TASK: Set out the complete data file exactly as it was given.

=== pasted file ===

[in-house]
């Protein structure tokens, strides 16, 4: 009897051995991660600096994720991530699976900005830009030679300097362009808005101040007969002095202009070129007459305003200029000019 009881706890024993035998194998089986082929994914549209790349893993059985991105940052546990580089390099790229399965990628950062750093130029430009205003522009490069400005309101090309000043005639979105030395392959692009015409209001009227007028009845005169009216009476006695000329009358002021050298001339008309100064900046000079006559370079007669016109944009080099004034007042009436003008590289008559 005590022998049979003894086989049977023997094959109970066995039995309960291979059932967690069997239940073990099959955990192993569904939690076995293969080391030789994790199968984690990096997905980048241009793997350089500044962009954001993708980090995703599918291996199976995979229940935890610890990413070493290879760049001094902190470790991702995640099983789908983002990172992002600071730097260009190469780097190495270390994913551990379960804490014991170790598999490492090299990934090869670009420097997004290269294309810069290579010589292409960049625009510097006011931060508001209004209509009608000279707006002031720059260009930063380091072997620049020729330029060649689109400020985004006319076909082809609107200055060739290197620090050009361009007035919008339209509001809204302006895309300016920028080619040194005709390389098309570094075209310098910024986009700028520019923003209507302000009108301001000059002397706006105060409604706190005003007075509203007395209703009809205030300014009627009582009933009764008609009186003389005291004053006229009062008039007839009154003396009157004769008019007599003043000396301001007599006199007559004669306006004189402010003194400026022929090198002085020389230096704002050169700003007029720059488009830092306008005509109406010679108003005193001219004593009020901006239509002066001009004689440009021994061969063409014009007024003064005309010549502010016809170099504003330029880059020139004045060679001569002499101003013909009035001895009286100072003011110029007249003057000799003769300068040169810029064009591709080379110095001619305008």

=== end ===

[in-house]
């Protein structure tokens, strides 16, 4: 009897051995991660600096994720991530699976900005830009030679300097362009808005101040007969002095202009070129007459305003200029000019 009881706890024993035998194998089986082929994914549209790349893993059985991105940052546990580089390099790229399965990628950062750093130029430009205003522009490069400005309101090309000043005639979105030395392959692009015409209001009227007028009845005169009216009476006695000329009358002021050298001339008309100064900046000079006559370079007669016109944009080099004034007042009436003008590289008559 005590022998049979003894086989049977023997094959109970066995039995309960291979059932967690069997239940073990099959955990192993569904939690076995293969080391030789994790199968984690990096997905980048241009793997350089500044962009954001993708980090995703599918291996199976995979229940935890610890990413070493290879760049001094902190470790991702995640099983789908983002990172992002600071730097260009190469780097190495270390994913551990379960804490014991170790598999490492090299990934090869670009420097997004290269294309810069290579010589292409960049625009510097006011931060508001209004209509009608000279707006002031720059260009930063380091072997620049020729330029060649689109400020985004006319076909082809609107200055060739290197620090050009361009007035919008339209509001809204302006895309300016920028080619040194005709390389098309570094075209310098910024986009700028520019923003209507302000009108301001000059002397706006105060409604706190005003007075509203007395209703009809205030300014009627009582009933009764008609009186003389005291004053006229009062008039007839009154003396009157004769008019007599003043000396301001007599006199007559004669306006004189402010003194400026022929090198002085020389230096704002050169700003007029720059488009830092306008005509109406010679108003005193001219004593009020901006239509002066001009004689440009021994061969063409014009007024003064005309010549502010016809170099504003330029880059020139004045060679001569002499101003013909009035001895009286100072003011110029007249003057000799003769300068040169810029064009591709080379110095001619305008």